From 1986 to 2011, the level of public debt was huge and the cost of servicing them was high. At the same time, the country’s revenue-to-GDP ratio was low. Worse, it did not help that a string of fiscal conservatives presided over its fiscal policy.
In the last few years, the macroeconomic picture has changed. The economy has grown faster amidst a low inflation environment. The cost of borrowing has hit rock bottom. The debt-to-GDP ratio has fallen and continues to fall. However, the revenue-to GDP ratio remains sticky at around 15 %.
Looking at the Philippines’ current state of affairs gives a glimmer of hope. The country has been growing at a rapid rate in recent years, finally turning the corner after decades of subpar growth. Favorable economic conditions and strong macroeconomic fundamentals have fueled the robust expansion of the Philippine economy, registering an economic growth of 6.2 percent from 2010 to 2015. This was punctuated by a robust 6.9 percent growth rate in 2016, higher than that of China, Vietnam, and its other peers.
In fact, our pitch to investors is that the Philippines is the “fastest growing economy in the fastest growing region in the world”, and rightfully so.
However, the bullish outlook on the Philippine market can only be sustained if a binding constraint is addressed: its poor and collapsing infrastructure.
The Philippines’ infrastructure indicators consistently result in dismal scores that pull down its overall competitiveness. For overall infrastructure, we lag behind our ASEAN-5 neighbors, especially Thailand, Malaysia, and Singapore. What is worrisome is that our overall infrastructure ranking has steeply declined from 94th in 2009 to 112th in 2017.
Next, our road infrastructure has also performed poorly, being the worst among the ASEAN-5 countries. We started out at 94th in 2009, declining to 106th in 2017. This is in contrast to Indonesia that has improved significantly from 105th in 2009 to 75th in 2017.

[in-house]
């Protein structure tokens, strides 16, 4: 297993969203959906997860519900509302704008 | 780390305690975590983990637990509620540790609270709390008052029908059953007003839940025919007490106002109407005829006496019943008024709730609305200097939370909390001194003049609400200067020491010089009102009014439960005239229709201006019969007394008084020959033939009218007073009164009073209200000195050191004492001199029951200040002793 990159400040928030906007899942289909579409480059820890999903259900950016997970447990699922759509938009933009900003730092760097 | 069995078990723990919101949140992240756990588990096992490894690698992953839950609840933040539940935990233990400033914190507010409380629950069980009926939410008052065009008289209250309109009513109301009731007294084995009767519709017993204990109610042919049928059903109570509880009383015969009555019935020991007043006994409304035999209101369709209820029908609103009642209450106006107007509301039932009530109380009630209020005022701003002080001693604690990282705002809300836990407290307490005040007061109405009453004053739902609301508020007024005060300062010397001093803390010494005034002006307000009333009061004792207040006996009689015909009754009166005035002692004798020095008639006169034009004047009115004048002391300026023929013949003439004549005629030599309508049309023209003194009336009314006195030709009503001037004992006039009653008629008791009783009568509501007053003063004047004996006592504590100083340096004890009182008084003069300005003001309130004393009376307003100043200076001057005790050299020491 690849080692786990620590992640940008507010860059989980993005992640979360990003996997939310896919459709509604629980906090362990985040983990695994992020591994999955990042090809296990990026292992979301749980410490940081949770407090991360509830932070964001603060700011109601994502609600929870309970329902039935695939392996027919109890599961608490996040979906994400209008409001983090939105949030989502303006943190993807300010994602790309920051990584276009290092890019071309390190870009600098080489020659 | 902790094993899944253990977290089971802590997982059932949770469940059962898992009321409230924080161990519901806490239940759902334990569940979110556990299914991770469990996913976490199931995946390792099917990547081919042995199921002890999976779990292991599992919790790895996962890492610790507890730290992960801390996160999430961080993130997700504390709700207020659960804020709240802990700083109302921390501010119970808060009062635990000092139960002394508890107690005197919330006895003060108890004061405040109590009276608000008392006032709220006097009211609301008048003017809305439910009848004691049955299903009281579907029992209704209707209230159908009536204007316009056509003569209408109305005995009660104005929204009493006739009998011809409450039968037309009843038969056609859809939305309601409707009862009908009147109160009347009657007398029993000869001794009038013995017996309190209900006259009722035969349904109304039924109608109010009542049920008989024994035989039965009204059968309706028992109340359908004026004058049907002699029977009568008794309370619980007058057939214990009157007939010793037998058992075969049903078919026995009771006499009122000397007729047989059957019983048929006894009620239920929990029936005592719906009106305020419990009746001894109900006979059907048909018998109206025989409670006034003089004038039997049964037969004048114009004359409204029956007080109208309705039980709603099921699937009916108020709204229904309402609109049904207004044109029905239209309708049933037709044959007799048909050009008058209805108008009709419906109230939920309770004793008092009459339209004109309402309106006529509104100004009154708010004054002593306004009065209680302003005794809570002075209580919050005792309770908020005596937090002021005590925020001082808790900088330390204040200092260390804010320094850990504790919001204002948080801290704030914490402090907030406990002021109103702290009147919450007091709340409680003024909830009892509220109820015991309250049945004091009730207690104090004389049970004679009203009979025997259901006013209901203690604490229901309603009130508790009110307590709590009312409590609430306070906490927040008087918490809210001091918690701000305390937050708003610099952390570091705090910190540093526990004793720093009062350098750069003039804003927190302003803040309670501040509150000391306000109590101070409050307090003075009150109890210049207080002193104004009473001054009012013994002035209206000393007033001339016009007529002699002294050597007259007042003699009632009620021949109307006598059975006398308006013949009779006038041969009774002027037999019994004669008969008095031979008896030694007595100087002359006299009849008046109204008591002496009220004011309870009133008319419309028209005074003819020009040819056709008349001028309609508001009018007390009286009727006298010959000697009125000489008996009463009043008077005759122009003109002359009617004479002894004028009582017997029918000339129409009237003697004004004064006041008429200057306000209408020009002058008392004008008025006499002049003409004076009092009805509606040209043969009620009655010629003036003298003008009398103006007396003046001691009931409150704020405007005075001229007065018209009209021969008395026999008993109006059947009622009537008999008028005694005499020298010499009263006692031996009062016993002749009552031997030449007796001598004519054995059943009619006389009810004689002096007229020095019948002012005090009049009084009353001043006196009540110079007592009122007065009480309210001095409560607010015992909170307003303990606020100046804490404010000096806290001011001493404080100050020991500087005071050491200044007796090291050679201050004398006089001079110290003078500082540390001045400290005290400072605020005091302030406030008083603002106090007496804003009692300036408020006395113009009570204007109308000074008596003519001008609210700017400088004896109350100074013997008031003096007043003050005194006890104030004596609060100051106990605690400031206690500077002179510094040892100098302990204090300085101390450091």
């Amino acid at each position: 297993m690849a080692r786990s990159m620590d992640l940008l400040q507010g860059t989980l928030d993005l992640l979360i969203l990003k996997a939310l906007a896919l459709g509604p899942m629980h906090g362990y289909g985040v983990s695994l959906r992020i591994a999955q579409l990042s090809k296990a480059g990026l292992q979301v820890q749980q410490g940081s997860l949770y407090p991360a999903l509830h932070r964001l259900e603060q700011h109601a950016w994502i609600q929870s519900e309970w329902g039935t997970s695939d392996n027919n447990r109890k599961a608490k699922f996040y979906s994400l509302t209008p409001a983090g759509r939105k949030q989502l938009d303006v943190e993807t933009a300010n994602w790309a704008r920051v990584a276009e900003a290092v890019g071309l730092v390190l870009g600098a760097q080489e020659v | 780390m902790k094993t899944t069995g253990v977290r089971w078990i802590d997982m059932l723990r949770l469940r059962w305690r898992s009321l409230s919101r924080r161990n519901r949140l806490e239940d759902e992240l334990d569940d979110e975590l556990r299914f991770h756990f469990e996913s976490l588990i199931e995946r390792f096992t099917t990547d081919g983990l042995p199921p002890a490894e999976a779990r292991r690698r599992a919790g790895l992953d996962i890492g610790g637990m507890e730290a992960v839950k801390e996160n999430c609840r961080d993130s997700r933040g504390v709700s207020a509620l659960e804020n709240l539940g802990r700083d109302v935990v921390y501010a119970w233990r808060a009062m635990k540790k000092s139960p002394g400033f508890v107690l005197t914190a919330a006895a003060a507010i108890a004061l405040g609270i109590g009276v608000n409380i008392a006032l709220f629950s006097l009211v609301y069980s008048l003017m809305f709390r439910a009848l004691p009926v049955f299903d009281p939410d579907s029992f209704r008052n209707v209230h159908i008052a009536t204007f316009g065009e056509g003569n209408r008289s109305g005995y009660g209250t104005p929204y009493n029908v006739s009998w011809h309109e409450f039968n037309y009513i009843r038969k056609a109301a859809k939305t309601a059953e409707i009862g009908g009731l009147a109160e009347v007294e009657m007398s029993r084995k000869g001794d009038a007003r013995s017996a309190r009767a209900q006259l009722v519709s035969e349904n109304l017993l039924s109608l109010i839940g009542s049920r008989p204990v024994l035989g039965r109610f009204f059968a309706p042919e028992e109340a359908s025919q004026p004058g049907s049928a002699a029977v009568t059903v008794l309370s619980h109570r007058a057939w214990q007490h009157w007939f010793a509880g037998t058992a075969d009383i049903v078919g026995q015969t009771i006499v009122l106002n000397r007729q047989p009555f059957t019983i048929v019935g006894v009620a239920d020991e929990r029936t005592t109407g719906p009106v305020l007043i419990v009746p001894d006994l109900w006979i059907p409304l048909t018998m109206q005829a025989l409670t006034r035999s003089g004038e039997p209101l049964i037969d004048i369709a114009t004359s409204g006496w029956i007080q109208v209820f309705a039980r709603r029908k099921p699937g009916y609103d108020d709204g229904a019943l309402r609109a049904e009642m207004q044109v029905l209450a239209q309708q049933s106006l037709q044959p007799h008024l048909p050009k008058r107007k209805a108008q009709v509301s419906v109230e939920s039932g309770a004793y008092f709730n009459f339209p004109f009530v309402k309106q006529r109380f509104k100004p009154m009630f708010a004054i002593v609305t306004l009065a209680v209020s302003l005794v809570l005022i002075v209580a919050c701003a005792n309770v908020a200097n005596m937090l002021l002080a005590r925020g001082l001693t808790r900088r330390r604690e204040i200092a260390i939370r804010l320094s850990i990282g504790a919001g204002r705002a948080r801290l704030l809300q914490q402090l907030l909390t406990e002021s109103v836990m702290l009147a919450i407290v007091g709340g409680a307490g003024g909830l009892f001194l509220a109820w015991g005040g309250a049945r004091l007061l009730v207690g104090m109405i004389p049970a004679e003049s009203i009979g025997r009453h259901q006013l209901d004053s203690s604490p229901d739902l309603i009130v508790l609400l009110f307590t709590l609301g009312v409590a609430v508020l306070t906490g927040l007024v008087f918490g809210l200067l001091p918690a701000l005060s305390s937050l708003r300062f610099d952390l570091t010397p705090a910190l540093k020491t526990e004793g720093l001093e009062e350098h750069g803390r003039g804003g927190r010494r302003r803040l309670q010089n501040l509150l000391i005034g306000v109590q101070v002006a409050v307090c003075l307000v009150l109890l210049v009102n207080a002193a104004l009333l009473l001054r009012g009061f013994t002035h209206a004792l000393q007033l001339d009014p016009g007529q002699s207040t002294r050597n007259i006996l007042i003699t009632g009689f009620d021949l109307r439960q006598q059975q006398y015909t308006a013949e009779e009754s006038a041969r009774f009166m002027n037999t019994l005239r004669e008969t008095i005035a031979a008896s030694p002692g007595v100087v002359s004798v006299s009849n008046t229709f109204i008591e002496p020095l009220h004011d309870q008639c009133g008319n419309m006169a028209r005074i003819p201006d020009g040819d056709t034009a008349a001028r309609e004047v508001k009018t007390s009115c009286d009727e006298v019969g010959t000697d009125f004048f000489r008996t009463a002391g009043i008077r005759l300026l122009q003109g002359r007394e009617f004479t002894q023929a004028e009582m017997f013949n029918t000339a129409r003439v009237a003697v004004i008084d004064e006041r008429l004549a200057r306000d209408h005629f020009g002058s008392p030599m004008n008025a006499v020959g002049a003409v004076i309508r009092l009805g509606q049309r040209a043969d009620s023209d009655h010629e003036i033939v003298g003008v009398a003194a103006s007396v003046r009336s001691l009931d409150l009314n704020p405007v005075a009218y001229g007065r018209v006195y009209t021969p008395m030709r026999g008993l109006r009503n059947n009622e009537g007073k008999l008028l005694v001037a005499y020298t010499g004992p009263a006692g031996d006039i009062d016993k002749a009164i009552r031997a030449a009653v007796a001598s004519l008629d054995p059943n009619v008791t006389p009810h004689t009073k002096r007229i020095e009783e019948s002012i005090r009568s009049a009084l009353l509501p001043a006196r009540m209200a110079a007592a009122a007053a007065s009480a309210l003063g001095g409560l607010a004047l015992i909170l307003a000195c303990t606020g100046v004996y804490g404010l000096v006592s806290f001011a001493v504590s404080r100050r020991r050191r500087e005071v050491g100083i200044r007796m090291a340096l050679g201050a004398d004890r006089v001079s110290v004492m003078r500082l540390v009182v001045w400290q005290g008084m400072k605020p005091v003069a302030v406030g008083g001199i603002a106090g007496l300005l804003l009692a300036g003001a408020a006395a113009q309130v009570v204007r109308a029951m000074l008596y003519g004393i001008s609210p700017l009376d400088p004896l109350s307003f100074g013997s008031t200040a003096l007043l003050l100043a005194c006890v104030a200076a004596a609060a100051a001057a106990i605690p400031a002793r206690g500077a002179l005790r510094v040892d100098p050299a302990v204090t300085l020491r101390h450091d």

Rail infrastructure tells a similar story. Despite having one of the first rail systems among the ASEAN member countries, the Philippines has not been able to sustain its pioneering ways. The World Economic Forum (WEF) rankings show that our rail infrastructure is the worst among the ASEAN-5, stagnating from 85th in 2009 to 89th in 2017.
The Philippines failed to invest in infrastructure, and this tragic blunder has led to economic and social costs to Filipinos. According to a study by the Japanese International Cooperation Agency (JICA) in 2014, the traffic situation in Metro Manila alone costs the economy P2.4 billion daily, or P876 billion annually, in terms of vehicular maintenance costs and time costs from the traffic congestion. In dollar terms, this is $17.5 billion annually. More so, the terrible traffic congestion hampers the well-being of Filipino commuters, who have to spend a quarter of their day on the road, taking time away from more productive activities.
The same study hypothesizes that if the traffic situation is not alleviated, the cost will climb up from P2.4 billion daily to as much as P6.0 billion daily by 2030. This is a staggering amount, which could instead be utilized to more important uses.
The Philippines’ standing in the Global Competitiveness Rankings of the World Economic Forum (WEF) gives another reason to urgently upgrade the infrastructure of the country.